Robert Indiana - Evening & Day Editions London Thursday, September 21, 2023 | Phillips
  • “Love is a noun and a verb and so one must decide what my love is. It’s a command, love, and it’s a subject, love. It is an exercise, and grammar is one of my favourite subjects.”
    —Robert Indiana
    Bold, vibrant and deceptively simple, Robert Indiana’s ‘LOVE’ composition is one of the most recognisable artistic arrangements of the twentieth century. Consisting of four capital letters stacked in a perfectly square format with a distinctively tilted ‘O’, this singular motif has come to define the prominent American Pop artist and it features repeatedly across his prints, paintings and public sculptures.                   


    Indiana began to explore the power of language in his artworks during the early 1960s. ‘LOVE’ first featured in a 1961 painting titled 4-Star Love, with the text stencilled across the bottom of the canvas in a linear fashion. Clearly fascinated with the creative possibilities offered by the word, the artist continued to experiment with the arrangement of the four letters in informal rubbings of red coloured pencil on paper. In 1965, the now-instantly recognisable composition was finalised and first disseminated to the public as a Christmas card commissioned by the Museum of Modern Art. Rendered in Indiana’s signature hard-edged style of block colours and sharp lines – an aesthetic inspired by his partner at the time, the artist Ellsworth Kelly – the design subsequently became one of the museum’s most lucrative cards and the image was informally adopted as an emblem of the ‘Love Generation’.


    “…what I’m doing is equating my paintings with my poetry. In other words they are concrete. The LOVE is a concrete poem as far as I’m concerned. Just a one word poem.”
    —Robert Indiana

    The Book of Love, created in 1996, is Indiana’s most elaborate project focused on this iconic motif, with the artist reworking the image through a total of twelve different colourways, each accompanied by a poem written by the artist. Bestowed with titles such as “When the Word is Love”, “To Draw a Straight Line”, and “Wherefore the Punctuation of the Heart”, Indiana’s poems are an ekphrastic description of love: the noun, the verb, the screenprints. Displayed together, the artist manifests love as object and idea, with his screenprints and poems perfectly encapsulating Indiana’s lifelong fascination with symbols and language.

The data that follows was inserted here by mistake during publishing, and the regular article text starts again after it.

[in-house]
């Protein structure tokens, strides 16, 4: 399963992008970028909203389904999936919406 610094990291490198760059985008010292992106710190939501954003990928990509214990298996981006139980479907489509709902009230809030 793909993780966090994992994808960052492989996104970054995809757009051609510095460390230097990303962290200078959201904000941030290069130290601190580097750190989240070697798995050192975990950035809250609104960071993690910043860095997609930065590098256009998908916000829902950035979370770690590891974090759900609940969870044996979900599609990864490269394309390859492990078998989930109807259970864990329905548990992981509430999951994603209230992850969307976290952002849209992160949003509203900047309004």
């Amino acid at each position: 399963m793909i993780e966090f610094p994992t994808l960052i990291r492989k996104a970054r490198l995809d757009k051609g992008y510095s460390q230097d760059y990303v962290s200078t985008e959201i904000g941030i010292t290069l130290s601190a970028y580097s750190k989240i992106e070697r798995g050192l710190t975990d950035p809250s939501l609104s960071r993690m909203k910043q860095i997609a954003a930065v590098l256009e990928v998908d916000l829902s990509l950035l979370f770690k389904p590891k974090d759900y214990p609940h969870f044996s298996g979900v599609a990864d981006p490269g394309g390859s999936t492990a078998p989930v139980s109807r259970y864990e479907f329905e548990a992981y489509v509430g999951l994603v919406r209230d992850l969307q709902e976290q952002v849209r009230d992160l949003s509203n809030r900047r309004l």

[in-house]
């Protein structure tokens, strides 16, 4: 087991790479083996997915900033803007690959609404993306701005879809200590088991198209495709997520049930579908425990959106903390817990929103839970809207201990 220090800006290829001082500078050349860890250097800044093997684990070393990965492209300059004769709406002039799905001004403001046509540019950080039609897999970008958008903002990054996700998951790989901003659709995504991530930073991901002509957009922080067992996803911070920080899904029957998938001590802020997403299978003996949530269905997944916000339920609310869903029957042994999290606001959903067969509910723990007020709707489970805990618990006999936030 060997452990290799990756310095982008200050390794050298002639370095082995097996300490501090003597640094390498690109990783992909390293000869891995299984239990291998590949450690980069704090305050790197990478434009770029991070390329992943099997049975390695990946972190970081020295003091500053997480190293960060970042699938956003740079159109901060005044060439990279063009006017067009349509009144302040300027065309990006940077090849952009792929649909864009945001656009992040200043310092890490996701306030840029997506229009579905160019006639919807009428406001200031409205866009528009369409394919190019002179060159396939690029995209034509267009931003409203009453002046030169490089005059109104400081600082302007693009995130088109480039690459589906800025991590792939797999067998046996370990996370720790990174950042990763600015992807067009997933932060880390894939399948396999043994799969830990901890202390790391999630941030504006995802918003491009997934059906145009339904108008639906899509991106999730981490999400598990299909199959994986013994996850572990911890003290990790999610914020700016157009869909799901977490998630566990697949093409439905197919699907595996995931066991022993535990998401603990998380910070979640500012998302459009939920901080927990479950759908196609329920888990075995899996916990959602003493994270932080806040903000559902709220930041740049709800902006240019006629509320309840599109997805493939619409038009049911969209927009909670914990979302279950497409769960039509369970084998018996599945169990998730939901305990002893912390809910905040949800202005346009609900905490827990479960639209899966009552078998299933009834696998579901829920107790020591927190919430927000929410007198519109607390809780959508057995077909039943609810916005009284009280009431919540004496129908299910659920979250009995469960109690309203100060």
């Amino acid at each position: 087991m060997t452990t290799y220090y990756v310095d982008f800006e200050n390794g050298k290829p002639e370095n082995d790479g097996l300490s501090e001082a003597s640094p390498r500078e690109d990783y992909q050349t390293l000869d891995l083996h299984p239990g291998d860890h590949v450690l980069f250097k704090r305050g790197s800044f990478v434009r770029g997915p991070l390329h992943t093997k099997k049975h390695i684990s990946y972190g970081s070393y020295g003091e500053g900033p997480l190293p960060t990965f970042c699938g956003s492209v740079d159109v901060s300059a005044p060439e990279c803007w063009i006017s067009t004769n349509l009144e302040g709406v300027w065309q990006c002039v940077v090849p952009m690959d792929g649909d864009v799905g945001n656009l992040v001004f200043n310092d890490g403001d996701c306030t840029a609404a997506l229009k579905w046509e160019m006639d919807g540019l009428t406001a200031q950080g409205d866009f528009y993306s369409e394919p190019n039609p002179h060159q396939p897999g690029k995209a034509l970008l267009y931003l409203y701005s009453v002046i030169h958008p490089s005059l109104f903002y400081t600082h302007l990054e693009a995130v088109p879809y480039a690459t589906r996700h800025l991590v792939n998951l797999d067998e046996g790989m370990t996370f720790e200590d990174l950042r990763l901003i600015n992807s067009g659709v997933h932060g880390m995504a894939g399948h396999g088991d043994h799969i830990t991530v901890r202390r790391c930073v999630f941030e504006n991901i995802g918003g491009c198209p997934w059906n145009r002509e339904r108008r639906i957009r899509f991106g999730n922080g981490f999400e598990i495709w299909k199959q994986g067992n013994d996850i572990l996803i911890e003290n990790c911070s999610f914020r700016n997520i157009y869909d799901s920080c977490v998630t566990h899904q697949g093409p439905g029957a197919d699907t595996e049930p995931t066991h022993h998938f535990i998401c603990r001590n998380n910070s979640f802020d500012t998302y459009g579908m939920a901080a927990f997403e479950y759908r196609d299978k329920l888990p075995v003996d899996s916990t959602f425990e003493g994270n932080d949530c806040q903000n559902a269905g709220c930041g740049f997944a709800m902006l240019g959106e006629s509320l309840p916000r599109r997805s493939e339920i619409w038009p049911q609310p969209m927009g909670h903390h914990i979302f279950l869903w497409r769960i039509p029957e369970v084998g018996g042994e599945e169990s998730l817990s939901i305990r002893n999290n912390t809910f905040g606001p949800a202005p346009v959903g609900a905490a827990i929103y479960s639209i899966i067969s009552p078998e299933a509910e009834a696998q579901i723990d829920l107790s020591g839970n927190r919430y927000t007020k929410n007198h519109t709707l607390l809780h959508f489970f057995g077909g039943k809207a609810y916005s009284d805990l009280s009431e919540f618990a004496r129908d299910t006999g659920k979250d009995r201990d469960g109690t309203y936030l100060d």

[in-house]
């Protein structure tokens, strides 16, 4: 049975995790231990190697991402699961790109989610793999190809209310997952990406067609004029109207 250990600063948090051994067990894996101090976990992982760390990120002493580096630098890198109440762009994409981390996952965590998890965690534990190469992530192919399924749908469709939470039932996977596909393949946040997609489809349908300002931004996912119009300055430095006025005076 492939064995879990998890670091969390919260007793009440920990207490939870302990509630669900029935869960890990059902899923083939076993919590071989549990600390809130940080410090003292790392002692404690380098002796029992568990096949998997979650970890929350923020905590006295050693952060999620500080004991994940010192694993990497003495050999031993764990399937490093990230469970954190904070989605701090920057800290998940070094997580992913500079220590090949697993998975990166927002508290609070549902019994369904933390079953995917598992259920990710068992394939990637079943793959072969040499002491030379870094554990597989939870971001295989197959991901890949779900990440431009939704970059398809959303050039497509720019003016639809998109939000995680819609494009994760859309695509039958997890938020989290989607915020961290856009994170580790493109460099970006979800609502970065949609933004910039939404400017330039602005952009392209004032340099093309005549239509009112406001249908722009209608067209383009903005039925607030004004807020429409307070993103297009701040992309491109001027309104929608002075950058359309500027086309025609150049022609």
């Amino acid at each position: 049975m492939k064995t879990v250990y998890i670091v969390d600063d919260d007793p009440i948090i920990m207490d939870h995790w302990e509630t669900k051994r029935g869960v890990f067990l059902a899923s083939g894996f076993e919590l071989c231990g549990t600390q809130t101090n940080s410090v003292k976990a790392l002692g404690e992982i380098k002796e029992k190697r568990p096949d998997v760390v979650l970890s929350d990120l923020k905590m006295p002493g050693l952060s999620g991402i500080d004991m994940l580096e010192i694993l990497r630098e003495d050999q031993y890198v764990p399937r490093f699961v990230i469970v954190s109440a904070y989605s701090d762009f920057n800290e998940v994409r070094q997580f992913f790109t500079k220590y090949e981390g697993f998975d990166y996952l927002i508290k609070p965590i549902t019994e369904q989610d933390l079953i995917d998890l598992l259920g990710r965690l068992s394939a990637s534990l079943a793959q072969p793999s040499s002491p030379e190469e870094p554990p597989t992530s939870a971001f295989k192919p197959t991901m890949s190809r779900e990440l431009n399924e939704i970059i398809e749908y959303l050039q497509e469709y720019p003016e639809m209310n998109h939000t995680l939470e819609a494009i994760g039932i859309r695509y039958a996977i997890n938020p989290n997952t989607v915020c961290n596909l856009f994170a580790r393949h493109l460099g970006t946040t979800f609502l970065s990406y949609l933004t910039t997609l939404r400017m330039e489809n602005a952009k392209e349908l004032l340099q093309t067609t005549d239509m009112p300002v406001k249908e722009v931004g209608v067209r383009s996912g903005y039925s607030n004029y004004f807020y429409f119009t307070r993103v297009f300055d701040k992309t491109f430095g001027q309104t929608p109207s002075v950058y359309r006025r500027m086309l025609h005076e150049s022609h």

The Book of Love

The complete set of 12 screenprints in colours and 12 accompanying poems with embossing, on A.N.W. Crestwood Museum paper, with full margins, with colophon, the sheets loose (as issued), all contained in the original beige paper-covered folio with printed title.
all I. 46.2 x 45.7 cm (18 1/4 x 17 7/8 in.)
all S. 61 x 50.8 cm (24 x 20 in.)
folio 66 x 52.2 x 1.5 cm (25 7/8 x 20 1/2 x 5/8 in.)

The prints all signed, dated, and numbered 'XVII/L' in pencil, the poems and colophon all signed and numbered 'XVII/L' in pencil (one of 50 sets in Roman numerals, there were also 200 sets and 15 artist's proof sets in Arabic numerals), published by American Image Editions, New York, all unframed.

Full Cataloguing

£70,000 - 90,000 

Sold for £101,600

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+44 20 7318 4024

Rebecca Tooby-Desmond
Specialist, Head of Sale, Editions

Robert Kennan
Head of Editions, Europe

Anne Schneider-Wilson
Senior International Specialist, Editions

Louisa Earl
Associate Specialist, Editions

Evening & Day Editions

London Auction 21 - 22 September 2023